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Luc. Ay, good youth;
And rather father thee, than master thec.
My friends,
The boy hath taught us manly duties : Let us
Find out the prettiest daizy'd plot we can,
And make him with our pikes and partizans
A grave : Come, arm him.-Boy, he is preferr'd
By thee to us; and he shall be interr’d,

501 As soldiers can. Be cheerful; wipe thine eyes : Some falls are means the happier to arise, [Exeunt.

SCENE III.

CYMBELINE's Palace. Enter CYMBELINE,

Lords, and PISANIO, Cym. Again; and bring me word, how 'tis with

her. A fever with the absence of her son; A madness, of wbich her life's in danger :---Heavens, How deeply you at once do touch me ! Imogen, The great part of my comfort, gone: my queen Upon a desperate bed; and in a time When fearful wars point at me: her son gone, 510 So needful for this present: It strikes me, past The hope of comfort.—But for thee, fellow, Who needs must know of her departure, and Dost seem so ignorant, we'll enforce it from thee By a sharp torture. Pis, Sir, my life is your's,

I humbly

I humbly set it at your will : But, for my mistress,
I nothing know where she remains, why gone,
Nor when she purposes return. 'Beseech your high-

ness,
Hold me your loyal servant.

520
Lord. Good my liege,
The day that she was missing, he was here:
I dare be bound he's true, and shall perforin
All parts of his subjection loyally. For Cloten-
There wants no diligence in seeking him,
And will, no doubt, be found.

Cym. The time is troublesome;
We'll slip you for a season ; but our jealousy

[To PISANIO. Does yet depend. Lord. So please your majesty,

530 The Roman legions, all from Gallia drawn, Are landed on your coast; with a supply Of Roman gentlemen, by the senate sent.

Cym. Now for the counsel of my son, and queen!.. I am amaz'd with.matter.

Lord. Good my liege, Your preparation can affront no less Than what you hear of: come more, for more you're

ready: The want is, but to put these powers in motion, That long to move.

540 Cym. I thank you : Let's withdraw; And meet the time, as it seeks us. We fear not What can from Italy annoy us; but

We

We grieve at chances here.Away. [Exeunt.

Pis. I heard no letter from my master, since I wrote him, Imogen was slain: 'Tis strange : Nor hear I from my mistress, who did promise To yield me often tidings : Neither know I What is betid to Cloten; but remain Perplex'd in all. The heavens still must work: 550 Wherein I am false, I am honest; not true, to be true. These present wars shall find I love my country, Even to the note o’the king, or I'll fall in them. All other doubts, by time let them be clear'd: Fortune brings in some boats, that are not steer'd.

[Exit.

SCENE IV.

Before the Cave. Enter BELARIUS, GUIDERIUS, and

ARVIRAGUS.

Guid. The noise is round about us.
Bel. Let us from it.

Arv. What pleasure, sir, find we in life, to lock it
From action and adventure?
Guid. Nay, what hope

560
Have we in hiding us ? this way, the Romans
Must or for Britons slay us, or receive us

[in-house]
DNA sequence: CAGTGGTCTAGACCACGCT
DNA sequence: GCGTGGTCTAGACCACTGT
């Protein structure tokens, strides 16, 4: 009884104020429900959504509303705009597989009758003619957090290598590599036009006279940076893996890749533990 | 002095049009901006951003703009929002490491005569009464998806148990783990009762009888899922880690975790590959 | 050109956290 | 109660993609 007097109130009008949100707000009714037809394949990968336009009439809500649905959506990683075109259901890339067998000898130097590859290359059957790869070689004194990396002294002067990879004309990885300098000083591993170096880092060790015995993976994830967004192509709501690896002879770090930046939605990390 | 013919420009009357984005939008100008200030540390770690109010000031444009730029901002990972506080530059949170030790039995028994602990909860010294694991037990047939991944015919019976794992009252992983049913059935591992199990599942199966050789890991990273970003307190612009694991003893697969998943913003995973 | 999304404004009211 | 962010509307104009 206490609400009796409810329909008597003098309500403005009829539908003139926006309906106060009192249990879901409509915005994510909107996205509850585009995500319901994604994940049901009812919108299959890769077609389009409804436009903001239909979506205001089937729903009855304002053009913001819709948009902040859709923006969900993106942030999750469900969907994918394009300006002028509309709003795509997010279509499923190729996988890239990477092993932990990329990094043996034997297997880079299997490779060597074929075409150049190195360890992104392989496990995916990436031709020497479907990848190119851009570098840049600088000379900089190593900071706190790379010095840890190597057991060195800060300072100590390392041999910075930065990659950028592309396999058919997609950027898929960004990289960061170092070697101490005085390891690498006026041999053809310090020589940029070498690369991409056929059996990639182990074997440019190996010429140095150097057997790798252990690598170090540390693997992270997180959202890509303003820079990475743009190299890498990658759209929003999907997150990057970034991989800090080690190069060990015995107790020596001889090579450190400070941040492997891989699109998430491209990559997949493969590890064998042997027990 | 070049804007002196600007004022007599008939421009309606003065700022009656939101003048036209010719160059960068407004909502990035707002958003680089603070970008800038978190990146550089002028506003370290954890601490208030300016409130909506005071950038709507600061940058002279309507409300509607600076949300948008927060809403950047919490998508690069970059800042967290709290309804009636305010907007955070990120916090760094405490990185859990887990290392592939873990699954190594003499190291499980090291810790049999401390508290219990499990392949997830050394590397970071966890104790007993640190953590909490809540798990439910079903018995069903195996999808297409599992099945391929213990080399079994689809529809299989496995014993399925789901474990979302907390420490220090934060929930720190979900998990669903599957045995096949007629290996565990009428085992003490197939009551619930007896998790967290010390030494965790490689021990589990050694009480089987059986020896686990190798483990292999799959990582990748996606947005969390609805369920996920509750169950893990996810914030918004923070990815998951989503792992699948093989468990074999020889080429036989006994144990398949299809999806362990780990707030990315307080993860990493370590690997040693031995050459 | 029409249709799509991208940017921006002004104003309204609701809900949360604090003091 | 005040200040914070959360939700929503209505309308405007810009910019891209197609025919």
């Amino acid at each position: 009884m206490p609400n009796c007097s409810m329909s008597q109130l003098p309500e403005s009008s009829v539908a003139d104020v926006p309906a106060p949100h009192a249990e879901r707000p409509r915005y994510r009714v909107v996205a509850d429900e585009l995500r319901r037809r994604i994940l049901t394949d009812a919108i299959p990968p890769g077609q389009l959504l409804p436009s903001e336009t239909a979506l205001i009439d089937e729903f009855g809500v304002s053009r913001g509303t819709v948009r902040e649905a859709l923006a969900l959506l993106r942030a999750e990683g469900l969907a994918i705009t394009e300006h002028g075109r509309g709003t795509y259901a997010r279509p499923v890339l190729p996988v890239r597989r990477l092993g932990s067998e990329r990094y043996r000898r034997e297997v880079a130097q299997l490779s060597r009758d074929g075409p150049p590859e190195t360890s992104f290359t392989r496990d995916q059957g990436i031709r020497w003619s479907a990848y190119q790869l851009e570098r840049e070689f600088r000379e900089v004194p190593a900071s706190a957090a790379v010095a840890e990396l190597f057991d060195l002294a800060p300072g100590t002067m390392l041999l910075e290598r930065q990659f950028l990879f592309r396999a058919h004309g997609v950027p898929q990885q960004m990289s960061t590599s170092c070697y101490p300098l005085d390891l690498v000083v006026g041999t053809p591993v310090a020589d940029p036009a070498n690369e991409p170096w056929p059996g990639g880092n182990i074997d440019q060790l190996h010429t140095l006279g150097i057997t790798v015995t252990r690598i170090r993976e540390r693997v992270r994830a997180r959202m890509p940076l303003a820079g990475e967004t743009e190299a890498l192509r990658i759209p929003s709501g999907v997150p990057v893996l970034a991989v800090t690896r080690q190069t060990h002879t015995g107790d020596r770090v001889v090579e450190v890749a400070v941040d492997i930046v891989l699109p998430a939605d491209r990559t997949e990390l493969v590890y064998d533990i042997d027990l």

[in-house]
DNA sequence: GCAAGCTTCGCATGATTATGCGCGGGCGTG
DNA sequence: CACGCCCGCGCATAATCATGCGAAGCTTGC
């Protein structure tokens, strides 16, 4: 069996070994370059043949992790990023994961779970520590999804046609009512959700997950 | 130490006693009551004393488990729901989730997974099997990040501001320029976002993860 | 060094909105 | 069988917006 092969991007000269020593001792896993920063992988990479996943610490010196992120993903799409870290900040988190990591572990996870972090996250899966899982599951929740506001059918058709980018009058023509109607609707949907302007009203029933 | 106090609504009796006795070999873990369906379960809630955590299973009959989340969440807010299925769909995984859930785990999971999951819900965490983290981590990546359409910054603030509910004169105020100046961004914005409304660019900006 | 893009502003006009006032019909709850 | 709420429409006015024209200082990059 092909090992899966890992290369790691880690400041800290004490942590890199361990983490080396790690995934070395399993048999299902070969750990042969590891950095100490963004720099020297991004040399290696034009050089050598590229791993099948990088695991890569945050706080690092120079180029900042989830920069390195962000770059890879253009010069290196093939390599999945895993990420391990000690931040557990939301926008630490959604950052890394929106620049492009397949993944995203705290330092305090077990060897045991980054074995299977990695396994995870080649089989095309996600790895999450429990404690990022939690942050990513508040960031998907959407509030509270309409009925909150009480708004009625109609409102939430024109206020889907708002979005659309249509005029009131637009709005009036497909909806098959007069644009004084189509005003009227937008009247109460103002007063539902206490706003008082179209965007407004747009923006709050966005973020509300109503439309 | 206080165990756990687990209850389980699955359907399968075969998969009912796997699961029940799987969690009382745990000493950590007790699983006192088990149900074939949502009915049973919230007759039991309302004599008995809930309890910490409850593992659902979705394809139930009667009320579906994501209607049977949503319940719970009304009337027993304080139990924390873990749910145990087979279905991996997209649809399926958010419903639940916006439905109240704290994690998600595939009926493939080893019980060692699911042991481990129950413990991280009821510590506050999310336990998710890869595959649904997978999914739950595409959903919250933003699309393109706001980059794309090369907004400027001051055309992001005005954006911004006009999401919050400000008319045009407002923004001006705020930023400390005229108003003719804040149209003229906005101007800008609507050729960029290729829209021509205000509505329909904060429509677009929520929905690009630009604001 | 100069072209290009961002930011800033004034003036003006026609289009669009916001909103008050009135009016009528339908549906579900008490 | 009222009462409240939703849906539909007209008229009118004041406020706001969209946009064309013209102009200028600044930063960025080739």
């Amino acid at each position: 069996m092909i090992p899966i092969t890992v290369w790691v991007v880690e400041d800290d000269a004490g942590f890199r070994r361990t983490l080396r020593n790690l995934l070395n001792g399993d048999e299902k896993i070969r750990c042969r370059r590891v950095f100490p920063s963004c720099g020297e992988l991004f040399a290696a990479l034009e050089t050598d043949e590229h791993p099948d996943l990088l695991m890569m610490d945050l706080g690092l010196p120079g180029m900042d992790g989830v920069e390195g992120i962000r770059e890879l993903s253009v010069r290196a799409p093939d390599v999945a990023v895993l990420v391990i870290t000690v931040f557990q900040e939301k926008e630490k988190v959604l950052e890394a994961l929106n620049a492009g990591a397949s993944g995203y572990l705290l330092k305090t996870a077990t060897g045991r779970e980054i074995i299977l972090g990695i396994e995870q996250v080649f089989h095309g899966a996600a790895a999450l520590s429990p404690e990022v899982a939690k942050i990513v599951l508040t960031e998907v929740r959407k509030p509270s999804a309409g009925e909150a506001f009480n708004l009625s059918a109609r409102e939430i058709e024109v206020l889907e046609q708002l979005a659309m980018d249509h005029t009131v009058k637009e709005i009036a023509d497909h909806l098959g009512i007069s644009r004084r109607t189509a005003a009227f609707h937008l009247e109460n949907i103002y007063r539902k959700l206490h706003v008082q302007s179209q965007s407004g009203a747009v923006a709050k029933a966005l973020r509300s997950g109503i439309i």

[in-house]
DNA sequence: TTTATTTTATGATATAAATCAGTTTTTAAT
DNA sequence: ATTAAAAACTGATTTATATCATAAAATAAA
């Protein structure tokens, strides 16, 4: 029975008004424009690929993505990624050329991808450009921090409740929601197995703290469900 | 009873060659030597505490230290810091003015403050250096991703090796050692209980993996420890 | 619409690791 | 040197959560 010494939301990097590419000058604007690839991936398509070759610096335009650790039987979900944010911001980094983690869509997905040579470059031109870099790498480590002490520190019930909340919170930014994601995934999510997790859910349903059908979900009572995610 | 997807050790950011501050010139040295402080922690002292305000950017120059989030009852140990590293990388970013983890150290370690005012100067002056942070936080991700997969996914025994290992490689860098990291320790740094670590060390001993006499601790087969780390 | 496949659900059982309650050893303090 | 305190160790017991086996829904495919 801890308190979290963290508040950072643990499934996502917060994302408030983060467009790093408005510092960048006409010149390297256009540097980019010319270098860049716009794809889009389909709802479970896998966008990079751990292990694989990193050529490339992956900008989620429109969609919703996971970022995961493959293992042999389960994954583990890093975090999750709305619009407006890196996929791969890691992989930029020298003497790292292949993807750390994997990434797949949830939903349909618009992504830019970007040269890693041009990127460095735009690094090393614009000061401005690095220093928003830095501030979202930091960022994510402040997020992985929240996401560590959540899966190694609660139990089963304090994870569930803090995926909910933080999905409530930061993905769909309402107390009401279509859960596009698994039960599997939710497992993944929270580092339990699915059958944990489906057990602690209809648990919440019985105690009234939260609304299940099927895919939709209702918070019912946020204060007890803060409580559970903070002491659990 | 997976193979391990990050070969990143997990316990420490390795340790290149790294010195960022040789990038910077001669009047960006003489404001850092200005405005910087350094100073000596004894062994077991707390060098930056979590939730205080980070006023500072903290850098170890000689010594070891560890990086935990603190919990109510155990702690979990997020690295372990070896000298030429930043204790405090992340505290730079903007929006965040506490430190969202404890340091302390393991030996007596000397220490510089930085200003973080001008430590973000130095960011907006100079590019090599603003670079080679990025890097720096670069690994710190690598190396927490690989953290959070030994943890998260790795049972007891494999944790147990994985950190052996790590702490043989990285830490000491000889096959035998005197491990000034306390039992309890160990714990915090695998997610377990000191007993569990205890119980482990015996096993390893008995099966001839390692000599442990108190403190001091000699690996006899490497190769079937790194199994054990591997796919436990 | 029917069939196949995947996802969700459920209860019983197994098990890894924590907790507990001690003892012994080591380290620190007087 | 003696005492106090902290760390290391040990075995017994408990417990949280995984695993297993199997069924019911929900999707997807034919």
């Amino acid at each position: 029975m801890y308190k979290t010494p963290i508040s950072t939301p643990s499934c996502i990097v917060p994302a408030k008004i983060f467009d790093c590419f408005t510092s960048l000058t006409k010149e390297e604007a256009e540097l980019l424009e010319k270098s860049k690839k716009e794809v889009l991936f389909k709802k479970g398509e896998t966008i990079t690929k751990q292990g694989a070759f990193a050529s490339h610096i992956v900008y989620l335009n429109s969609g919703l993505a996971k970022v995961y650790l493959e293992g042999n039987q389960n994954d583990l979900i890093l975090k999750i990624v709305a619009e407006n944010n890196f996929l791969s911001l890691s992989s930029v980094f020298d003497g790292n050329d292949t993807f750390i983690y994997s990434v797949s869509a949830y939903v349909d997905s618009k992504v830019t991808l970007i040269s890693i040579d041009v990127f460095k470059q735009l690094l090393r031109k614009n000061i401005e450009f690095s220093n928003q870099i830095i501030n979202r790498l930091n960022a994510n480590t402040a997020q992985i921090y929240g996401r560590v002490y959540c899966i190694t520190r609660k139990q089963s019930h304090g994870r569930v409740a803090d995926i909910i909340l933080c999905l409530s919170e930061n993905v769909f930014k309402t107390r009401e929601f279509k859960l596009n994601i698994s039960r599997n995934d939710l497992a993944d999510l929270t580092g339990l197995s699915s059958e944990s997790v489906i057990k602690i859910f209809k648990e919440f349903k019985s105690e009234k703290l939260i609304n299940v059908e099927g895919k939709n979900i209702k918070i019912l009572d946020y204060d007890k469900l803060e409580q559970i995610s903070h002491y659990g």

For barbarous and unnatural revolts
During their use, and slay us after.

Bel. Sons,
We'll higher to the mountains; there secure us.
K

Το

580

To the king's party there's no going : newness
Of Cloten's death (we being not known, nor muster'd
Among the bands) may drive us to a render
Where we have liv'd; and so extort from us that
Which we have done, whose answer would be death,
Drawn on with torture.

579
Guid. This is, sir, a doubt,
In such a time, nothing becoming you,
Nor satisfying us.

Aru. It is not likely,
That when they hear thie Román horses neight,
Behold their quarter'd fires, have both their eyes
And ears so cloy'd importantly as now,
That they will waste their time upon our note,
To know from whence we are.

Bel. O, I am known
Of many in the army: many years,
Though Cloten then but young, you see, not wore

him
From my remembrance. And, besides, the king
Hath not deserv'd my service, nor your loves;
Who find in my exile the want of breeding,
The certainty of this hard life ; aye hopeless
To have the courtesy your cradle promis'd,
But to be still hot summer's tanlings, and 590
The shrinking slaves of winter.

Guid. Than be so,
Better to cease to be. Pray, sir, to the army:
I and my brother are not known; yourself,
So out of thought, and thereto so o'ergrown,

Cannot

Cannot be question'd.

Arv. By this sun that shines, I'll thither: What thing is it, that I never Did see man die ? scarce ever look'd on blood, But that of coward hares, hot goats, and venison ? Never bestrid a horse, save one, that had 601 A rider like myself, who ne'er wore rowel Nor iron on his heel? I am asham'd To look upon the holy sun, to have, The benefit of his blest beams, remaining So long a poor unknown.

Guid, By heavens, I'll go : If you will bless me, sir, and give me leave, I'll take the better care ; The hazard therefore due fall on me, by 610 The hands of Romans !

Arv. So say I; Amen.

Bel. No reason I, since of your lives you set So slight a valuation, should reserve My crack'd one to more care. Have with you, boys : If in your country wars you chance to die, That is my bed too, lads, and there I'll lie : Lead, lead.—The time seems long; their blood thinks scorn,

[ Aside. 'Till it fly out, and shew them princes born.

[Exeunt.

but if you

will not,

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